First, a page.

We are often asked, “do patches work?”
The answer is complicated.
First – does patch technology work?
We know that lidocaine patches work, we know that nicotine patches work. We know that menthol patches work. Therefore, we can extrapolate that patch technology (applying appropriate ingredients with an occlusive barrier and appropriate excipients) works to convey the active ingredients into the user’s body.
If you are interested in having Franz Cell testing done on your product to see that the active ingredients in your product are passing through the skin barrier, we are happy to arrange that. However – the results of a single test are not enough to make claims on your packaging or marketing, and the testing is expensive. Franz Cell tests prove that the active ingredients are passing through the skin – not what they do once they are through.
Second – What active ingredients are you using,
and do those ingredients produce the desired effect?
This is where things get complicated. Although patches are not supplements (you don’t eat them), they are covered under the FDA laws in regards to supplements, which allow consumers to make their own decisions about what they should and should not be utilizing. If you make claims about the ability of your product to do anything, you leave the realm of supplements and enter the world of over-the-counter drugs.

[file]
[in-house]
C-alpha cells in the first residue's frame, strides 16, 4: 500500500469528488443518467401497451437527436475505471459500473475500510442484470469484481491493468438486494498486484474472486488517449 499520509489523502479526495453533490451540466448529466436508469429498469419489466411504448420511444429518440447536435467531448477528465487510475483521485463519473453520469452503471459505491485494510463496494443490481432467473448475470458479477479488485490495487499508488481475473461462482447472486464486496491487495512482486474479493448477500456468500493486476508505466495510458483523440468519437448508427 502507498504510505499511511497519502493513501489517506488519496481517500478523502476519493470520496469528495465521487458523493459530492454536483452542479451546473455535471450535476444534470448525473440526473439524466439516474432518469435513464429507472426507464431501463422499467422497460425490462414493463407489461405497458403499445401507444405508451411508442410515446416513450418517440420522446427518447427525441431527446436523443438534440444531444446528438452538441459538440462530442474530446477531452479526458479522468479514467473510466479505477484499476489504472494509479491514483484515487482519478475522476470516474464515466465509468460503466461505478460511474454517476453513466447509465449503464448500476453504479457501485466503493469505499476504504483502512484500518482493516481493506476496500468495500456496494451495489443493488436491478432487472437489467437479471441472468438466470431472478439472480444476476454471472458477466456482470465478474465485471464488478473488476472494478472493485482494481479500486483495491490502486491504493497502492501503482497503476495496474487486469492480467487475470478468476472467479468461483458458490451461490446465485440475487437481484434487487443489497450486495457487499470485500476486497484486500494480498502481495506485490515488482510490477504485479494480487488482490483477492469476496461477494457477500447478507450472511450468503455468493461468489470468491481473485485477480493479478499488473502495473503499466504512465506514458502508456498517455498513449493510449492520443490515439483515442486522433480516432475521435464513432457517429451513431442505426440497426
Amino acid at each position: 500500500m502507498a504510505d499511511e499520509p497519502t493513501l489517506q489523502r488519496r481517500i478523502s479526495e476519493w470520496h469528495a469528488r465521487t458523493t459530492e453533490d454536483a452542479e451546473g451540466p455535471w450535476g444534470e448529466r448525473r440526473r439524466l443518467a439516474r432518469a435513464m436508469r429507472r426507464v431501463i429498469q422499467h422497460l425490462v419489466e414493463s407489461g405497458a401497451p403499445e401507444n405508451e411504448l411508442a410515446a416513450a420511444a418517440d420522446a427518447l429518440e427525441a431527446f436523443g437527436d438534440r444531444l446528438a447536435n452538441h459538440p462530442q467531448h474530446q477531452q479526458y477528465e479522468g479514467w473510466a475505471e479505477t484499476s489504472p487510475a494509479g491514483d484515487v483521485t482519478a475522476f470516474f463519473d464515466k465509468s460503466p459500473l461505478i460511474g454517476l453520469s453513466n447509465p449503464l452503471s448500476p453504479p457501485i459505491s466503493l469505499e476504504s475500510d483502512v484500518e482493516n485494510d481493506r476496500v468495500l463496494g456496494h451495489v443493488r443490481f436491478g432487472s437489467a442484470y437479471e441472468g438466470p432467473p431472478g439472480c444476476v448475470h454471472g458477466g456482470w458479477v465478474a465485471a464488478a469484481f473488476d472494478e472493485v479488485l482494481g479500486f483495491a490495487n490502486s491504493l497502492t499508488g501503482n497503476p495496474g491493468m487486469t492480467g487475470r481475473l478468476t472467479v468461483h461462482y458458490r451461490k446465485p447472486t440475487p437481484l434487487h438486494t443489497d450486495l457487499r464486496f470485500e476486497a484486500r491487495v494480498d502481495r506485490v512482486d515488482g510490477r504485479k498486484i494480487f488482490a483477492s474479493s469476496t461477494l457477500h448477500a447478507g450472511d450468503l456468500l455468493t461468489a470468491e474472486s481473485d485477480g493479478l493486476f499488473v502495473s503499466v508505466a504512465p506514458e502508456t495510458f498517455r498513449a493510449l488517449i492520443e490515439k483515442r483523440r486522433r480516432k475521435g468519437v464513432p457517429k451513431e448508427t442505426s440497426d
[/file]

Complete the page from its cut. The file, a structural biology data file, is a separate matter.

So we are left with anecdotal answers – for instance, water-cooler buzz has long been that adding a B-vitamin to your after-drinking hydration routine will reduce the effects of a hangover. Has that been proven? No! Hangovers are considered a disease by the FDA, and anything designed to treat a disease is in their bailiwick. To prove that B-vitamins alleviate hangover symptoms, first you’d have to determine which symptom was being affected by the vitamin, then you’d have to do extensive human testing, and on and on – all this quite apart from whether the patch technology was delivering appropriate amounts of B-vitamin through the dermis, and the differences in dosing between a patch and a pill. Can such testing be done? Certainly. If you’re interested in filing a new drug application (NDA) with the FDA and pursuing that avenue, at that point you can make claims about what does and does not work in print.
Otherwise? We stay around the water-cooler, and make recommendations to one another on a human basis, “this made a difference in my life”.
So – do patches work?
We find them useful, and use many of the products that we manufacture for our customers on ourselves and our families. We work with experts in the field and take pride in what we create. Do they work? You’ll have to be the judge of that yourself.